Common sense would lead you to believe that graduates of expensive Ivy League schools do better in life after school. We expect this when it comes to the correlation between happiness in one’s career and the college one graduated from. However, the recently published Gallup Poll (or Gallup-Purdue Index) counters that widely held belief. The survey was conducted online between February 4th and March 7th of this year. It collected responses from over 29,500 graduates. These graduates all possess bachelor’s degrees or higher. And, the poll shows that attending a less expensive school will work just as well for someone in the long run. Of course, Ivy League graduates rank better in terms of pay grade. On the other hand, student loan debt rates tend to be lower for graduates of ‘outlier’ colleges. While the type of institution matters less in terms of career success, a very small percentage of graduates, be they Ivy Leaguers or not, experience the type of educational process that Gallup associates with a great post-college job and life. Let’s take an in-depth look at the poll’s results.
Gallup Poll Reveals Surprising Life Satisfaction Rates
How engaged do you feel with your work? 39 percent of the respondents to the Gallup poll say they are genuinely invested in their careers. That’s 10 percent higher than the average for the general population. Over 80 percent of graduates say they’re doing great in some respect: some garner a sense of purpose from their jobs. Others feel financially secure. Still, others appreciate their physical health, close bonds with others, or sense of being part of a great community. Overall, only 11 percent feel happy and thriving in all five areas of their post-college life.
But, the truly surprising finding of this poll is that the above percentages don’t vary significantly by the type of school attended. In other words, an Ivy League graduate is just as likely to feel he or she is thriving as someone who attended a state or community college. Perhaps the only significant differences are those related to the size of the school: graduates who attended campuses with over 10,000 students feel slightly more satisfied with their lives after graduation. Those who attended for-profit schools feel slightly less so.
Gallup’s Poll about Ivy League Degrees Guarantee of a Higher Salary?
The answer to the above question depends on whom you ask. According to Drew Gilpin Faust, the President of Harvard University, attending a prestigious school is not about the paycheck. It’s about leading a happy, fulfilled life as the member of a respected community with lots of opportunities for growth and change. If you ask several researchers, simply attending college guarantees a higher salary. The choice of institution is far less relevant. This is not mere hearsay. It’s the conclusion that researchers Alan Krueger and Stacy Berg Dale arrived at. They compared students who chose Ivy League universities (enrolled in the class of 1976) and students who choose chose less ‘alluring’ schools. By 1995, the employment rate for graduates in the two groups was similar and both categories were earning nearly the same amount of money. On the other hand, 2002 data from the U.S. Census Bureau indicates that high-school graduates make half the money that college graduates earn (irrespective of the school the graduates attended).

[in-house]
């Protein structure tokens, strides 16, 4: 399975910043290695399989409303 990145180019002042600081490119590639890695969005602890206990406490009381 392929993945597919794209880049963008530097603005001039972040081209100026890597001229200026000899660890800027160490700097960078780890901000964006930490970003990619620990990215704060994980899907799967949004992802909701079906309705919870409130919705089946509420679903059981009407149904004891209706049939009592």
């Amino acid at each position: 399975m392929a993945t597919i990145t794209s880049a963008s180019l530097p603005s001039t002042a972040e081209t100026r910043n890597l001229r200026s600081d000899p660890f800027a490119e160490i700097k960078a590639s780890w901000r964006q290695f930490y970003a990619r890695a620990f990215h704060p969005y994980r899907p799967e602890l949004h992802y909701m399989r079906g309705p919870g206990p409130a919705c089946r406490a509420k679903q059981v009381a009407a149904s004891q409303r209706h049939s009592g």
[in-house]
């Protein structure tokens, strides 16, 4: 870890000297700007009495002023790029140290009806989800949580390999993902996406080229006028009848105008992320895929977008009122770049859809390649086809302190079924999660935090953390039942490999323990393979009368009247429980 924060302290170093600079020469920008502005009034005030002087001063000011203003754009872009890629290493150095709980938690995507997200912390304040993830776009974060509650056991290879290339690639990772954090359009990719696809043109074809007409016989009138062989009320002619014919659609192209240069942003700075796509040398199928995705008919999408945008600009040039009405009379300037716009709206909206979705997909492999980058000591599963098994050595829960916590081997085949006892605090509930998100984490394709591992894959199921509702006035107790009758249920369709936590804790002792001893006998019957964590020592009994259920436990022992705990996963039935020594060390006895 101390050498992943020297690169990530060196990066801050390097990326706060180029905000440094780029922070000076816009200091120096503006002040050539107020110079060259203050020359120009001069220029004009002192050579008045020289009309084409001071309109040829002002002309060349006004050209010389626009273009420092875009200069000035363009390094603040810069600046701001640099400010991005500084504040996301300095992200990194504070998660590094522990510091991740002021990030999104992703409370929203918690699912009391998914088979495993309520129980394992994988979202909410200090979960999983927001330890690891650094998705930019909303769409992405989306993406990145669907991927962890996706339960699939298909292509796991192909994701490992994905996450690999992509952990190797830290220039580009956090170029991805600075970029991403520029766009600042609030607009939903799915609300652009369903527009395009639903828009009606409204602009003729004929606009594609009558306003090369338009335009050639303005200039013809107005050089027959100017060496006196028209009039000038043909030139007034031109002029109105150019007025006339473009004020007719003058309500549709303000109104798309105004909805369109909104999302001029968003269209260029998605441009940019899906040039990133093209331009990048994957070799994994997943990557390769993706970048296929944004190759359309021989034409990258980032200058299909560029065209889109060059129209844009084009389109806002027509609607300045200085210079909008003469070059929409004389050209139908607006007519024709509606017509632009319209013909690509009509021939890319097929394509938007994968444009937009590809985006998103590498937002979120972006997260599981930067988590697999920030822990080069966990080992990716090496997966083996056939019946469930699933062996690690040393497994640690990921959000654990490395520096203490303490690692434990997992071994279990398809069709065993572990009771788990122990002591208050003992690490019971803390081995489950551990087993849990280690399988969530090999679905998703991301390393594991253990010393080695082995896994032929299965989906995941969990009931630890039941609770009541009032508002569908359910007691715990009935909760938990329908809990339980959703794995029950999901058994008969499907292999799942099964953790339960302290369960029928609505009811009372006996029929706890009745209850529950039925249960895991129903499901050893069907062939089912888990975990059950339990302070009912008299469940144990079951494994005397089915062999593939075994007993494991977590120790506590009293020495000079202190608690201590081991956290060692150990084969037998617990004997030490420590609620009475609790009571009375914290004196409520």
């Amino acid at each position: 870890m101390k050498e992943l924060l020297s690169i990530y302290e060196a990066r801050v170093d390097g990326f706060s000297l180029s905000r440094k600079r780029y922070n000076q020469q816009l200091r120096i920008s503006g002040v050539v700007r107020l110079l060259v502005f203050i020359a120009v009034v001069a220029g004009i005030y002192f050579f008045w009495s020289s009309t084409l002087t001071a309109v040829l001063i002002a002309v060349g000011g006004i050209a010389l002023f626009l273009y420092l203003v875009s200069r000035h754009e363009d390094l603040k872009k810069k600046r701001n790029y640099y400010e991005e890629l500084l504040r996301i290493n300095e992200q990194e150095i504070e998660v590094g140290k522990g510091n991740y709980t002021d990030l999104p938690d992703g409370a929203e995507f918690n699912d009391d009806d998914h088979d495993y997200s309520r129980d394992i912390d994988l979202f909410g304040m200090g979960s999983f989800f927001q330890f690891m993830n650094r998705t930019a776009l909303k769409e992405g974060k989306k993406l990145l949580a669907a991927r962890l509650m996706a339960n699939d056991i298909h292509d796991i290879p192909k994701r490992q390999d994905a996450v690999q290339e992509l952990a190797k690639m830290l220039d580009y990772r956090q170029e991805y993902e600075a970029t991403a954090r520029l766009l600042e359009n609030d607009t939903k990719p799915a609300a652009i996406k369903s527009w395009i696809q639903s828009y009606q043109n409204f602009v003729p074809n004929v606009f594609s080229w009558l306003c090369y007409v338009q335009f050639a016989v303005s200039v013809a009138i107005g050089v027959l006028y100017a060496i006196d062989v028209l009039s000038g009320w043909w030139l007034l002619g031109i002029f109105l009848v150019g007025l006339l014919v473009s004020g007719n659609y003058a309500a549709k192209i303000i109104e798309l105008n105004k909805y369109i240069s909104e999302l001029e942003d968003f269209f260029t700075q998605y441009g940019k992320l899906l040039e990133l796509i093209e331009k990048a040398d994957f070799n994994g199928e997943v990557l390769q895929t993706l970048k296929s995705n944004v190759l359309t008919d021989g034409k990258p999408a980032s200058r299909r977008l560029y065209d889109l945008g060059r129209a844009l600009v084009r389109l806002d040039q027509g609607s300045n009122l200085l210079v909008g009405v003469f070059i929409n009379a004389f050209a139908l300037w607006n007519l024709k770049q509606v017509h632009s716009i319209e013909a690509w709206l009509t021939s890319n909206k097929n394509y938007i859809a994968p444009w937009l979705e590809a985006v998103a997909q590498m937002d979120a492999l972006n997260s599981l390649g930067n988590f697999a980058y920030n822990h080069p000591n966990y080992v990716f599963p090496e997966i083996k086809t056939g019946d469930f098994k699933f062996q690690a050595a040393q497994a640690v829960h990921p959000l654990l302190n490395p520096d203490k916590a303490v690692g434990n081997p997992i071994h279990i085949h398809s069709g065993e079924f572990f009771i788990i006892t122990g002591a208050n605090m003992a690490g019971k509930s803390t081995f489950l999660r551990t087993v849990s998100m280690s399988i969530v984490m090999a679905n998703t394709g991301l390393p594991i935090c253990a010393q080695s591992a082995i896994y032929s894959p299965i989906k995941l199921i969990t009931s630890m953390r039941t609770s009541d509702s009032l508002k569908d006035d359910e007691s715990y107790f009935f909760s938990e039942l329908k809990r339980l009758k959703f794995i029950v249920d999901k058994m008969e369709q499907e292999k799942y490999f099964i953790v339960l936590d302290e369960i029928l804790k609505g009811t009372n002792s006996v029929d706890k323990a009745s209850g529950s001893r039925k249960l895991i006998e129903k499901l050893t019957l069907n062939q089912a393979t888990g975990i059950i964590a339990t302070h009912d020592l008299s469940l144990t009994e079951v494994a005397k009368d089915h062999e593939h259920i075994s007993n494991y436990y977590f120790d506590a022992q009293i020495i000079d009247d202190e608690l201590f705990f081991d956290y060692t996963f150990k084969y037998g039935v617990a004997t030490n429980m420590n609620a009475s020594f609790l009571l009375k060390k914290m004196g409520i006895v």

What Kind of College Should you Choose for a Great Career?
As far as happiness, thriving, and satisfaction go, Gallup tested these notions and reached a surprising answer for those wondering what type of college to choose. If you’re looking to lead a happy post-graduation life, forget about a school’s reputation and prestige. Look at how much that school costs, first of all. Then, look at how good the teaching staff is. Finally, look at how likely that school is to produce profound learning experiences.
Attendance costs matter most, because the more expensive schools will cause students to incur higher amounts of college debt. The Gallup poll says that 2 percent of graduates with $20,000 to $40,000 in debt feel as if they’re thriving. That figure is rather worrying, given that the national college debt average stands at $29,400 for 70 percent of students with college loans.
It’s also interesting to note that only 3 percent of the college graduates polled said they had the type of college experience that would naturally lead to a great life. You may wonder to yourself what kind of experience that is. It’s all about support, life-changing experiences, and deep learning. While 63 percent of respondents say they had at least one college professor who managed to get them excited about learning, only 27 percent feel their professors cared about them as a person. A lucky 22 percent had a mentor who provided them with support in achieving their goals and dreams. Just 14 percent experienced all of the above. In terms of meaningful learning experiences, 20 to 32 percent of respondents worked hard on a semester-long project, applied their acquired knowledge during an undergraduate employment experience or were active in extracurricular activities. Only 6 percent ticked off all of the above, though.
What’s the bottom line here? Forget about the old adage that says Ivy League colleges are the only choice for those who want to succeed in life. Find a school where you’re likely to be appreciated as an individual, encouraged to grow, challenged to reevaluate conventional thinking, pushed to change, and led to pursue your dreams.